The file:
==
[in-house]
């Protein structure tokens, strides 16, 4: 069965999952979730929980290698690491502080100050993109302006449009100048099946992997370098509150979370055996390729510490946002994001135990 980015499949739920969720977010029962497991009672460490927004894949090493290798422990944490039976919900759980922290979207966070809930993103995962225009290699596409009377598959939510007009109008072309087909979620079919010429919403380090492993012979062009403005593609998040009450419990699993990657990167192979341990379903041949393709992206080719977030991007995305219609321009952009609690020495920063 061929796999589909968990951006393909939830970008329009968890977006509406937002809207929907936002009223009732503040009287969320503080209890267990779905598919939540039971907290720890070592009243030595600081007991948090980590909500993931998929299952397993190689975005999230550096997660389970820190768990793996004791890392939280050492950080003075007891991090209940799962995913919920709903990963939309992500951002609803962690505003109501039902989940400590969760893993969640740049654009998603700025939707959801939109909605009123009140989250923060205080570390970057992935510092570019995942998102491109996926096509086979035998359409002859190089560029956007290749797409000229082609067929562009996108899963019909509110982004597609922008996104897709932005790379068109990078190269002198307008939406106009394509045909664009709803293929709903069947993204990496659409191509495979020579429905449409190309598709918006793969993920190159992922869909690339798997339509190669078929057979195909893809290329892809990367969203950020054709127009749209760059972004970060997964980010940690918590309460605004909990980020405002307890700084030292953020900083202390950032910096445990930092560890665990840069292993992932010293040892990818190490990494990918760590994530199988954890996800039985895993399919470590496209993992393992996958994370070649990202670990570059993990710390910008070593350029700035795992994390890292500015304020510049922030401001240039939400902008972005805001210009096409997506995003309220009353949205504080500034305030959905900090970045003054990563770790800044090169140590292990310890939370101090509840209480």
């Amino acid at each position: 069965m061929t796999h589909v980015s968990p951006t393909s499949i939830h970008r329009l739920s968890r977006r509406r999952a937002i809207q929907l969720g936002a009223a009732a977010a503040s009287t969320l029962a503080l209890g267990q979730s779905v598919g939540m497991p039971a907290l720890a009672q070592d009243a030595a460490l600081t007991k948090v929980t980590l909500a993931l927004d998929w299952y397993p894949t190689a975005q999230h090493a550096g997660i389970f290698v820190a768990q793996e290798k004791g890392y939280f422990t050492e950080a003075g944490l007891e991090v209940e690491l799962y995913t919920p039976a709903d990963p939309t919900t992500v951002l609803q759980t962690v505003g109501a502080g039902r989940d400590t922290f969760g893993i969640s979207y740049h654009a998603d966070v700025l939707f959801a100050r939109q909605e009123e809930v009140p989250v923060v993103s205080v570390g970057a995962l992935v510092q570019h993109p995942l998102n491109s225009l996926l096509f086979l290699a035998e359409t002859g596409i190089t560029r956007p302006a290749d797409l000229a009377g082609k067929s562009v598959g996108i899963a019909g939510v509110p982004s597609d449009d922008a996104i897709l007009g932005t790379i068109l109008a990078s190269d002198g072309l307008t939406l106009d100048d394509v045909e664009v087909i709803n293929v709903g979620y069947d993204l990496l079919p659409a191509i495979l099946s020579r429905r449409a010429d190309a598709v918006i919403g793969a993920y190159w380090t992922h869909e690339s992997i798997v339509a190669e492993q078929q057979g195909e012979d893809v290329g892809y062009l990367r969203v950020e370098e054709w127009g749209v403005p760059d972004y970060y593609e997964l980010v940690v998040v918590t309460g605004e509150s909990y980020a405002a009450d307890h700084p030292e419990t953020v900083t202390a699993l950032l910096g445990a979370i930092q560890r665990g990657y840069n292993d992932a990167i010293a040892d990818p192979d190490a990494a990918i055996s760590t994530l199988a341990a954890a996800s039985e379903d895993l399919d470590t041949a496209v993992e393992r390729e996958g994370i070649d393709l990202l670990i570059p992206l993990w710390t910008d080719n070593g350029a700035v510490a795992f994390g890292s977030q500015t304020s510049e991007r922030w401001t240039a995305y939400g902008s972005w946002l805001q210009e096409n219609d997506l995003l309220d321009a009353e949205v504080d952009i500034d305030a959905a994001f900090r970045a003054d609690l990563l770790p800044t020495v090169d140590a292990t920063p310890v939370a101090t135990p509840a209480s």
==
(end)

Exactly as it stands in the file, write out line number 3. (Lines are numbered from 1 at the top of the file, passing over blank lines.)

């Amino acid at each position: 069965m061929t796999h589909v980015s968990p951006t393909s499949i939830h970008r329009l739920s968890r977006r509406r999952a937002i809207q929907l969720g936002a009223a009732a977010a503040s009287t969320l029962a503080l209890g267990q979730s779905v598919g939540m497991p039971a907290l720890a009672q070592d009243a030595a460490l600081t007991k948090v929980t980590l909500a993931l927004d998929w299952y397993p894949t190689a975005q999230h090493a550096g997660i389970f290698v820190a768990q793996e290798k004791g890392y939280f422990t050492e950080a003075g944490l007891e991090v209940e690491l799962y995913t919920p039976a709903d990963p939309t919900t992500v951002l609803q759980t962690v505003g109501a502080g039902r989940d400590t922290f969760g893993i969640s979207y740049h654009a998603d966070v700025l939707f959801a100050r939109q909605e009123e809930v009140p989250v923060v993103s205080v570390g970057a995962l992935v510092q570019h993109p995942l998102n491109s225009l996926l096509f086979l290699a035998e359409t002859g596409i190089t560029r956007p302006a290749d797409l000229a009377g082609k067929s562009v598959g996108i899963a019909g939510v509110p982004s597609d449009d922008a996104i897709l007009g932005t790379i068109l109008a990078s190269d002198g072309l307008t939406l106009d100048d394509v045909e664009v087909i709803n293929v709903g979620y069947d993204l990496l079919p659409a191509i495979l099946s020579r429905r449409a010429d190309a598709v918006i919403g793969a993920y190159w380090t992922h869909e690339s992997i798997v339509a190669e492993q078929q057979g195909e012979d893809v290329g892809y062009l990367r969203v950020e370098e054709w127009g749209v403005p760059d972004y970060y593609e997964l980010v940690v998040v918590t309460g605004e509150s909990y980020a405002a009450d307890h700084p030292e419990t953020v900083t202390a699993l950032l910096g445990a979370i930092q560890r665990g990657y840069n292993d992932a990167i010293a040892d990818p192979d190490a990494a990918i055996s760590t994530l199988a341990a954890a996800s039985e379903d895993l399919d470590t041949a496209v993992e393992r390729e996958g994370i070649d393709l990202l670990i570059p992206l993990w710390t910008d080719n070593g350029a700035v510490a795992f994390g890292s977030q500015t304020s510049e991007r922030w401001t240039a995305y939400g902008s972005w946002l805001q210009e096409n219609d997506l995003l309220d321009a009353e949205v504080d952009i500034d305030a959905a994001f900090r970045a003054d609690l990563l770790p800044t020495v090169d140590a292990t920063p310890v939370a101090t135990p509840a209480s």